With the third national coronavirus lockdown due to end, on April 12 the government will relax the 'stay local' message, which means that for the first time in months we can get out and visit some of our favourite creepy and fascinating haunted locations.
Like a lot of people, you might be hoping to make up for lost time and visit as many famous paranormal
hotspots as you can this summer, so to help you out we've put together a list of seven spooky places that are famous for their ghost stories in London.
Where possible with tried to pick open air locations and tourist attractions that will be allowed to open under the relaxed guidelines.
The Clink is the oldest prison in England, dating back to 1144 and as well as being a tourist attraction, it's also said to be home to a shadowy figure that has been witnessed in the Bishop's Room. Guests have reported hearing cries coming from the oubliette, and poltergeist activity is frequently reported here. Others have reported witnessing glasses smash on their own, doors slamming, and the spirit of a woman rattling chains.
A forest near London, with a history of burials, ghosts, and unexplained lights. It's famous for its connection with the notorious highwayman Dick Turpin, who was said to have a hideout here. He held up passing carriages with his partner in crime, Tom King.
A road which runs through the forest, Hangman's Hill is known locally as a "gravity spot", drivers are said to experience a strange phenomenon whereby their car rolls up a hill, seemingly defying gravity's pull. Locals say that it's the ghost of a hangman dragging an unfortunate criminal to his execution which now pulls the cars along the road, despite the incline.
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One of Central London's parks, a welcome piece of tranquility in the heart of the West End and a great place to head for a restful afternoon in the sun but not all of the parkland is as welcoming. Legend has it that there's one sinister "Death Tree" within the grounds which should be avoided at all costs.
It's said that anyone who falls asleep in the shade of the tree's branches never wakes up again. The tree has only been identified in the past by claims of a black figure who's been spotted under the tree, park wardens have said they've heard a man's voice around the tree, and moans have been heard coming from the tree.
It's said that the city's homeless population avoid the tree but it seems that for most people the knowledge of which tree we should be avoiding has been lost. So, next time you sit in the park you may be under the infamous, yet elusive deadly tree.
One of the royal palace in Richmond-upon-Thames' most famous spooks is the Grey Lady of Hampton Court, it's said she was once a servant at the house, Prince Edward's nurse and the carer of Queen Elizabeth I.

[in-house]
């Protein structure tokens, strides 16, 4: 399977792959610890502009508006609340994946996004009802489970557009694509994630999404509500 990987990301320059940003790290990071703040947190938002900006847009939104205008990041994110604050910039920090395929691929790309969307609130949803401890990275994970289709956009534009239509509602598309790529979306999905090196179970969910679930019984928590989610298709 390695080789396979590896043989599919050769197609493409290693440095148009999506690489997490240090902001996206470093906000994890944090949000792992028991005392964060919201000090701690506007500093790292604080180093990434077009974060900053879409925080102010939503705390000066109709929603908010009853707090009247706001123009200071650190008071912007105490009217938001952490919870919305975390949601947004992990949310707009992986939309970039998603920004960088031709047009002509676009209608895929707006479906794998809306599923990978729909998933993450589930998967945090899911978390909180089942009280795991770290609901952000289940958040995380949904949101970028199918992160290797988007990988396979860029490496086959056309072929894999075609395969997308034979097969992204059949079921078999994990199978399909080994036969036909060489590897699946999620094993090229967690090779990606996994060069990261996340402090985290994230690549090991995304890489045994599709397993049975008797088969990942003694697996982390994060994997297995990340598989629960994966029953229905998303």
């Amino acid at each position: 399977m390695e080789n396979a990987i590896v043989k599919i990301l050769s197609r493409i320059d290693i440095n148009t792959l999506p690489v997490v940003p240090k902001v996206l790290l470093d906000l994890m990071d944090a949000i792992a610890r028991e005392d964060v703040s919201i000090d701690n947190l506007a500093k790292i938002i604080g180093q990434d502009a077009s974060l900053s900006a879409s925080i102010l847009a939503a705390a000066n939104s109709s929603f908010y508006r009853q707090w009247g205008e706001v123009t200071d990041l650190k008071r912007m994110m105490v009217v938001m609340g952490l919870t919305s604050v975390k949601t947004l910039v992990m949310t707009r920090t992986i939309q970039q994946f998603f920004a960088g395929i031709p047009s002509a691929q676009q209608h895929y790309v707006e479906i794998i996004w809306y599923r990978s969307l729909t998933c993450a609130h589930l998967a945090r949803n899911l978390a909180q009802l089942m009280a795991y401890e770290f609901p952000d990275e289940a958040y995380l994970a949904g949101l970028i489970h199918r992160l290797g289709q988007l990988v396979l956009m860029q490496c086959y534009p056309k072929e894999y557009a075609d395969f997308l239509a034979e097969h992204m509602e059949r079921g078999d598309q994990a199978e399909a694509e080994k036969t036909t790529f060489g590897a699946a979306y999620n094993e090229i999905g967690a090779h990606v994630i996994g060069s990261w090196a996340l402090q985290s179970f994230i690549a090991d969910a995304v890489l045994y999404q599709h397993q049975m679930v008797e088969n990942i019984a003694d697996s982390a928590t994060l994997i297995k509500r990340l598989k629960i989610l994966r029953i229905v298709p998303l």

She was first sighted at the palace in 1829 after the tomb where she was laid to rest was disturbed. The tourist attraction even released CCTV footage in 2003 which apparently showed the Grey Lady open a fire exit door, leaving security staff baffled.
One of London's biggest cemeteries and a location which is said to have hosted occult rituals, witnessed witchcraft and secret meetings of Satanic cults. The site, which is designated Grade I on the list of English Heritage Register of Parks and Gardens of Special Historic Interest in England, is also said to be home to a vampire and has countless ghost stories associated with it.
The apparitions spotted at the cemetery and the adjoining Swains Lane, include a shadowy figure in a tall hat, the ghost of a cyclist seen working his way up a steep incline, and a woman in white. In a letter in the local newspaper, the Highgate Express & Hampstead, one witness said that his car broke down near the cemetery and he saw a hideous face peering through the bars of the cemetery's gate.
Others have reported bells ringing and voices calling from within the cemetery at night, and it's no surprise considering that more than 170,000 of London's dead are buried here.
St. James's Park, the oldest of the eight Royal Parks in London. It's located in Westminster, it gets its name from a local leper hospital in the St. James area.
St. James's Park Lake runs through the middle of the park, there are two small islands in the lake. The Blue Bridge crosses the lake and boasts views of the London Eye and Buckingham Palace.
While walking through the park, many people have reported seeing a headless figure which walks in front of them near the Blue Bridge before vanishing.
The figure, known as the Red Lady, is often described as wearing a red dress or cloak, sometimes she is said to be seen coming out of the lake.
She could be the wife of a soldier who, in the 18th century, lured her into the park and murdered her. After removing her head, he attempted to dispose of her body in the lake but was spotted and spotted.
Millions of tourists flock to London every year to uncover its history and one of the city's busiest and most famous attractions is the Tower Of London, it's regarded as one of the most haunted buildings in London and with a history of over 900 years of torture and execution, it's no surprise.
The most notable spook visitors to the historic castle hope to spot is that of Anne Boleyn, the wife of King Henry VIII. She was beheaded in 1536, and her headless body has been seen walking throughout the building, often near the place of her execution.
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